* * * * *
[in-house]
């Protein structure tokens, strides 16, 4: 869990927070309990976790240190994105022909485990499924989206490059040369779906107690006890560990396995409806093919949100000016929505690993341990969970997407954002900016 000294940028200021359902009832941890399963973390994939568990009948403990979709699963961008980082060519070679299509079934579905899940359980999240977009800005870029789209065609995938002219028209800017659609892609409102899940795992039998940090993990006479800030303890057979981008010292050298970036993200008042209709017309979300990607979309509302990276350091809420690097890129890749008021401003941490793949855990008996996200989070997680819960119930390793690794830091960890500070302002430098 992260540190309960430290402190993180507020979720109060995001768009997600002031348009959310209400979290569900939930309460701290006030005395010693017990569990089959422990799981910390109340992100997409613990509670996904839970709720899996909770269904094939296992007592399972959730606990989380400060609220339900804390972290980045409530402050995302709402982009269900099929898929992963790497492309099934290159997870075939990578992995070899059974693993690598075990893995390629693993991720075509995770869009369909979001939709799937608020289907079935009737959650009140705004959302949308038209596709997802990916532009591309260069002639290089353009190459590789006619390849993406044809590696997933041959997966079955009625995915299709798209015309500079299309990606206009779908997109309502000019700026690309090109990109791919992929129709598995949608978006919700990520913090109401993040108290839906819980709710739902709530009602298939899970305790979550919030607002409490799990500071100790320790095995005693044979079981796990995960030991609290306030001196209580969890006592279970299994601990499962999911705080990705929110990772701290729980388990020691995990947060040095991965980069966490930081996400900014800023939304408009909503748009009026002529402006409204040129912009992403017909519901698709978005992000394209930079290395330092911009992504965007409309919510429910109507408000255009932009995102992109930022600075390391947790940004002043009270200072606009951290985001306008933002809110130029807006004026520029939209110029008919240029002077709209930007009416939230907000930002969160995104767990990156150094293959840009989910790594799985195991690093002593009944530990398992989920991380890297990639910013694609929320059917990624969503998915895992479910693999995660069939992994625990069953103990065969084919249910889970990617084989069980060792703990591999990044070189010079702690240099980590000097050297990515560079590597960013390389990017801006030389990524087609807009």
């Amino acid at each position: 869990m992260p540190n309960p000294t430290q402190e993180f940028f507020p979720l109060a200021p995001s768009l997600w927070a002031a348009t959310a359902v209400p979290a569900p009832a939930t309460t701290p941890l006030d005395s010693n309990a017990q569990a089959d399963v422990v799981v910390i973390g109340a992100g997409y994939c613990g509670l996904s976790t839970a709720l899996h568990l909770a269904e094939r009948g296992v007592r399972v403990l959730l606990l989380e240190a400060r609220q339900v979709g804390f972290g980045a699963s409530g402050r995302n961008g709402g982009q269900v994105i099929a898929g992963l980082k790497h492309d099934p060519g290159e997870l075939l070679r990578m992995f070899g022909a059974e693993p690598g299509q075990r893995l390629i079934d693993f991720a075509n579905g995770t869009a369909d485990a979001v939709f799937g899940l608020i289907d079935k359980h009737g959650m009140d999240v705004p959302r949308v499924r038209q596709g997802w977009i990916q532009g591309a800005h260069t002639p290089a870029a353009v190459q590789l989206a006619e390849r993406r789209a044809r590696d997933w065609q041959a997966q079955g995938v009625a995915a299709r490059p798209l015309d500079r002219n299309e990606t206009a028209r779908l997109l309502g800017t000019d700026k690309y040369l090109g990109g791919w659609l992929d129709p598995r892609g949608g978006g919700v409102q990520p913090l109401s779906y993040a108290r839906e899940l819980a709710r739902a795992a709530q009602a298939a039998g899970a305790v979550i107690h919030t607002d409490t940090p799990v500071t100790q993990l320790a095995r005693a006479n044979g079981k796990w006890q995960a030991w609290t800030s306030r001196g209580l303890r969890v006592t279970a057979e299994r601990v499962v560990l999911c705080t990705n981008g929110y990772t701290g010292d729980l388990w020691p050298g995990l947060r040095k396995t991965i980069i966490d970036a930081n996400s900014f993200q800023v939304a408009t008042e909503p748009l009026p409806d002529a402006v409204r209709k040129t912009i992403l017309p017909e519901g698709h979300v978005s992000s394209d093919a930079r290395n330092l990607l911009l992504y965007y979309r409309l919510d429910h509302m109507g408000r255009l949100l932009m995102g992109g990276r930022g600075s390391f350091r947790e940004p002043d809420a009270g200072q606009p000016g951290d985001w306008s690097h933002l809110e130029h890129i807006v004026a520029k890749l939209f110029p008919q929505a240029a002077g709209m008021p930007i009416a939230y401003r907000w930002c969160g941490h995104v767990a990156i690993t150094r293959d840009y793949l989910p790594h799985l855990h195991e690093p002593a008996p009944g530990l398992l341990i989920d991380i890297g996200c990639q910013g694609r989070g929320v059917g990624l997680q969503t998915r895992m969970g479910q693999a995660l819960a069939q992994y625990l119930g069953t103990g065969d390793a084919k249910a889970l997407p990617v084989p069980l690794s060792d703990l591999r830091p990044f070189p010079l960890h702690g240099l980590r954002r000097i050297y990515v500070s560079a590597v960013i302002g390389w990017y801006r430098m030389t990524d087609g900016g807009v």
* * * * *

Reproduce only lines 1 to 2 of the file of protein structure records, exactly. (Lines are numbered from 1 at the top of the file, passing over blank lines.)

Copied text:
[in-house]
């Protein structure tokens, strides 16, 4: 869990927070309990976790240190994105022909485990499924989206490059040369779906107690006890560990396995409806093919949100000016929505690993341990969970997407954002900016 000294940028200021359902009832941890399963973390994939568990009948403990979709699963961008980082060519070679299509079934579905899940359980999240977009800005870029789209065609995938002219028209800017659609892609409102899940795992039998940090993990006479800030303890057979981008010292050298970036993200008042209709017309979300990607979309509302990276350091809420690097890129890749008021401003941490793949855990008996996200989070997680819960119930390793690794830091960890500070302002430098 992260540190309960430290402190993180507020979720109060995001768009997600002031348009959310209400979290569900939930309460701290006030005395010693017990569990089959422990799981910390109340992100997409613990509670996904839970709720899996909770269904094939296992007592399972959730606990989380400060609220339900804390972290980045409530402050995302709402982009269900099929898929992963790497492309099934290159997870075939990578992995070899059974693993690598075990893995390629693993991720075509995770869009369909979001939709799937608020289907079935009737959650009140705004959302949308038209596709997802990916532009591309260069002639290089353009190459590789006619390849993406044809590696997933041959997966079955009625995915299709798209015309500079299309990606206009779908997109309502000019700026690309090109990109791919992929129709598995949608978006919700990520913090109401993040108290839906819980709710739902709530009602298939899970305790979550919030607002409490799990500071100790320790095995005693044979079981796990995960030991609290306030001196209580969890006592279970299994601990499962999911705080990705929110990772701290729980388990020691995990947060040095991965980069966490930081996400900014800023939304408009909503748009009026002529402006409204040129912009992403017909519901698709978005992000394209930079290395330092911009992504965007409309919510429910109507408000255009932009995102992109930022600075390391947790940004002043009270200072606009951290985001306008933002809110130029807006004026520029939209110029008919240029002077709209930007009416939230907000930002969160995104767990990156150094293959840009989910790594799985195991690093002593009944530990398992989920991380890297990639910013694609929320059917990624969503998915895992479910693999995660069939992994625990069953103990065969084919249910889970990617084989069980060792703990591999990044070189010079702690240099980590000097050297990515560079590597960013390389990017801006030389990524087609807009």